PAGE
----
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From: bill.lumnitzer@paonline.com (bill.lumnitzer@paonline.com)
Date: Tue Jul 12 16:43:38 1994
Sorry for not getting back to this sooner but my feed was disconnected for
a few days then a family vacation took precedence!

Received 6 or 8 suggestions regarding ways to improve rig isolation
in a multi-setup including the following:

    1. Bandpass filters between rig and amp.

    2. Coaxial stubs at the amplifier outputs.

    3. Antenna/Rig selection.

    4. Separate towers for each band.

1. BANDPASS FILTERS: These come in XMIT or RCV-only types. Xmit filters are
available from ICE (and elsewhere) or can be home-brewed -see K4VX'articles in
NCJ and Sept '88 QST, and the article in May? '94 QST; these designs include
both 3 and 5 pole versions. Rcv-only filters can be built per the NCJ article
by W3LPL and are a 5-pole design I think; these must be installed in the 
"receive antenna" line of your xcvr since they won't handle any power. Some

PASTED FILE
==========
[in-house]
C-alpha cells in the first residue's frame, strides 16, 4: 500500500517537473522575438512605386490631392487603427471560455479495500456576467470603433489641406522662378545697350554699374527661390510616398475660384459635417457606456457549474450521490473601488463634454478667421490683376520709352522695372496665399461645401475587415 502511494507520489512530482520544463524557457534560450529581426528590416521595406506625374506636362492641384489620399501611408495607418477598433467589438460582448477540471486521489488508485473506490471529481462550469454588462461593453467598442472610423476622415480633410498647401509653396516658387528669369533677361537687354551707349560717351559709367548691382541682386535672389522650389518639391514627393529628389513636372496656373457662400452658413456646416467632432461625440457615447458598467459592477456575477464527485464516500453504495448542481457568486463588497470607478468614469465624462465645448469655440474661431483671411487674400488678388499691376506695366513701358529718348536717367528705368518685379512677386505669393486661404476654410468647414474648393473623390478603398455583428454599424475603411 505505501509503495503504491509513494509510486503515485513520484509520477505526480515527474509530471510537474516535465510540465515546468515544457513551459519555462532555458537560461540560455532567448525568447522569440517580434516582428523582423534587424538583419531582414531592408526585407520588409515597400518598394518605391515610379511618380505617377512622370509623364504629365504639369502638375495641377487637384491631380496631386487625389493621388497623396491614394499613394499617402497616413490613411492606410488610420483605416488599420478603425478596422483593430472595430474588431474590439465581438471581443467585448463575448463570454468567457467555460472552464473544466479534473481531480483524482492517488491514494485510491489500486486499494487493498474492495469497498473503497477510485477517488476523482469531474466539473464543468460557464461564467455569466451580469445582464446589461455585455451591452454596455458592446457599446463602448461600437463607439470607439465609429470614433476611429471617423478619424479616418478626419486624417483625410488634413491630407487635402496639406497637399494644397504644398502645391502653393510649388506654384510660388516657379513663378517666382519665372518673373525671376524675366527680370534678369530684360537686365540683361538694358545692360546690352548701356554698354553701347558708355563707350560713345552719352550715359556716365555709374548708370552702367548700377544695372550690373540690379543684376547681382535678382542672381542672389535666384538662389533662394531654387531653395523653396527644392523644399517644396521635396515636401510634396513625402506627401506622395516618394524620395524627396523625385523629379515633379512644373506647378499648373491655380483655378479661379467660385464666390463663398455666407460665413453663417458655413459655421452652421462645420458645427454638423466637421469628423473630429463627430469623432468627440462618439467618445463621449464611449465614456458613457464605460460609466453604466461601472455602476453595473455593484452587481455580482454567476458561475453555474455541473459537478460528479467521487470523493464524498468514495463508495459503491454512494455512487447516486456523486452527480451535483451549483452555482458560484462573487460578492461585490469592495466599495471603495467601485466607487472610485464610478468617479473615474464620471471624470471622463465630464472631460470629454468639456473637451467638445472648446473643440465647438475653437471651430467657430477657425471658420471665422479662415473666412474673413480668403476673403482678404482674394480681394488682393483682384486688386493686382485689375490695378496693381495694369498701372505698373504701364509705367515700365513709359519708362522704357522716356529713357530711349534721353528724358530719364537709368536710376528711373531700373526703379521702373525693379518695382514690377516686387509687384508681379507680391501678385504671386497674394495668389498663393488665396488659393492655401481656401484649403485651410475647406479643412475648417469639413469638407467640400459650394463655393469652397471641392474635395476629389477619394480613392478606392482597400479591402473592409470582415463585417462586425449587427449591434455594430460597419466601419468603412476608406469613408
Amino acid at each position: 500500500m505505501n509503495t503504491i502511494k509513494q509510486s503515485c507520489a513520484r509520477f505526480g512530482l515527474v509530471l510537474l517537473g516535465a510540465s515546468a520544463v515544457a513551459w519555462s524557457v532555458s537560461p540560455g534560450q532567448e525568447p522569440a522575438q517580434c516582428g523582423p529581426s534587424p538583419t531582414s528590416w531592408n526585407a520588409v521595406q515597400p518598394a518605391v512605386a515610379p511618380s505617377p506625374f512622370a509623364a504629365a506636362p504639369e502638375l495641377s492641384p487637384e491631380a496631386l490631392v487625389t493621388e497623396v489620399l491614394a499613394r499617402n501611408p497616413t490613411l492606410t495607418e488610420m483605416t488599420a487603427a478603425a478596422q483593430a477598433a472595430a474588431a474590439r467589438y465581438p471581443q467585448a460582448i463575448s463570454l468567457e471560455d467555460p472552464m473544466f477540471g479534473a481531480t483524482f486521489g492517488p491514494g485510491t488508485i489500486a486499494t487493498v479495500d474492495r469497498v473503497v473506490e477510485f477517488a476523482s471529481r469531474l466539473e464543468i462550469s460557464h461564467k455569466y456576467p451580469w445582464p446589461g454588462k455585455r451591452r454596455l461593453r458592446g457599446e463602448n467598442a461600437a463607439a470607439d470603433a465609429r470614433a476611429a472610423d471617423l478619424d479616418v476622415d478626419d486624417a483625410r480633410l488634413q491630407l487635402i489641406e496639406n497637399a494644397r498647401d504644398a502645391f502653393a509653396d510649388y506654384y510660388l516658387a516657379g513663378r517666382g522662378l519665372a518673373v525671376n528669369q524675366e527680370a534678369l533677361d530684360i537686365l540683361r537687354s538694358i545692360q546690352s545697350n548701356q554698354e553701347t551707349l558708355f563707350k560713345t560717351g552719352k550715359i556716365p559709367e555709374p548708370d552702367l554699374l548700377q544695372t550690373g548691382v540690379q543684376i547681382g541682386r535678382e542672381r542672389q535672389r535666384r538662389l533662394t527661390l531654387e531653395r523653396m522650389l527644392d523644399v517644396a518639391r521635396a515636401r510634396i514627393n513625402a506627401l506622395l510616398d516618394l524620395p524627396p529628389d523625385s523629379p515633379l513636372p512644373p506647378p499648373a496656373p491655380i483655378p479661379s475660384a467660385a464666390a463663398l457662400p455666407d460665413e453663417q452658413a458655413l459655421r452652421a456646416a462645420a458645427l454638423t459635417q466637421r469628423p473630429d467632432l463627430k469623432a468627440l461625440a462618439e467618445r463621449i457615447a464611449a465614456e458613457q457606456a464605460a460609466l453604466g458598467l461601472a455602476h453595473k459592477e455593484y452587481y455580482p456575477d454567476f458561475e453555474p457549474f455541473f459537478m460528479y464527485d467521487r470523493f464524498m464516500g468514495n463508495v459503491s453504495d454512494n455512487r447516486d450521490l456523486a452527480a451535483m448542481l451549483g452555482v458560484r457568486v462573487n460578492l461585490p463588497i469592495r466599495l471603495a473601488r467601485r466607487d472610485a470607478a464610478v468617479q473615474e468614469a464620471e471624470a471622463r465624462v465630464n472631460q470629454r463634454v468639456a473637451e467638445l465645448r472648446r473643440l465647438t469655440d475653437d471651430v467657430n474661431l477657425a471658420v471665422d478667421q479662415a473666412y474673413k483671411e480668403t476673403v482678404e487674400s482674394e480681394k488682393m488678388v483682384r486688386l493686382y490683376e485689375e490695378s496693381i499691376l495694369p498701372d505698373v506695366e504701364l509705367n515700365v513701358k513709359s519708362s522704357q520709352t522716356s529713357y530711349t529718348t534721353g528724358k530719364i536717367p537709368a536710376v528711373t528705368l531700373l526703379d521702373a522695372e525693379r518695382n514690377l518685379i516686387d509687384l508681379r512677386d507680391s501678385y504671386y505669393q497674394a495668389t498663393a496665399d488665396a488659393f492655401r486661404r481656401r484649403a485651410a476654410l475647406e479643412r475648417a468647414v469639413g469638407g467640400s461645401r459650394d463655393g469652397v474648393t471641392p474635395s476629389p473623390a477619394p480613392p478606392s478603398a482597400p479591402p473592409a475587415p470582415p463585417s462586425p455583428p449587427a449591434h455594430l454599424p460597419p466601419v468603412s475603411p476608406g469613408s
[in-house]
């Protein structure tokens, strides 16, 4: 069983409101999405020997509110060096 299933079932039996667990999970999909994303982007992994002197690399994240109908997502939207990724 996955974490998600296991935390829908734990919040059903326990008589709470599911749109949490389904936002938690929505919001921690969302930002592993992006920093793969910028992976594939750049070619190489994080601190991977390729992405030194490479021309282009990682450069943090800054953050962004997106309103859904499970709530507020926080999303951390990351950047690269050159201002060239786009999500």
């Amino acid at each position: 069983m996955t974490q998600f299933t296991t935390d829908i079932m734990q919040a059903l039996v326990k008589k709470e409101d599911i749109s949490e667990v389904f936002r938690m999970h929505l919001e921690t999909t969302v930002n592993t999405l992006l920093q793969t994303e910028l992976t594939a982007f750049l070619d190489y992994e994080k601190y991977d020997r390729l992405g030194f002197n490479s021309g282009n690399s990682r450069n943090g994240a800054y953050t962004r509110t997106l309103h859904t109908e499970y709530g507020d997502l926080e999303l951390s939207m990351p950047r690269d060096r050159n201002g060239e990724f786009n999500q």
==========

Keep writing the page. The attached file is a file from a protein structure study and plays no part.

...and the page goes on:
stations use both types but it seems like the 5 pole Xmit filters would give
equal performance to the 'LPL ones (ICE filters are 3 pole and have 10-15 dB
LESS rejection than 5 pole types); filters can be cascaded but results unknown.

2. COAXIAL STUBS: Coax stub filters on "tees" (type N recommended) directly at
the amplifier output on each band; sometimes these work better 1/8 wave down
the line or a few feet after the power meter. Since my antennas are remotely
switched at the tower I'm thinking of trying stubs on each line BEFORE the
relay so they can be left PERMANENTLY mounted (isn't rf leakage from good coax
at HF pretty low?). You can use either 1/4 OPEN or 1/2 SHORTED stubs (I recall
seeing an old NCJ article on this by K2TR). Separate sets of stubs tuned for
CW and SSB should be used for best results, giving 25 dB attenuation or so.
Some stations use DOUBLE stubs at the second harmonic to increase the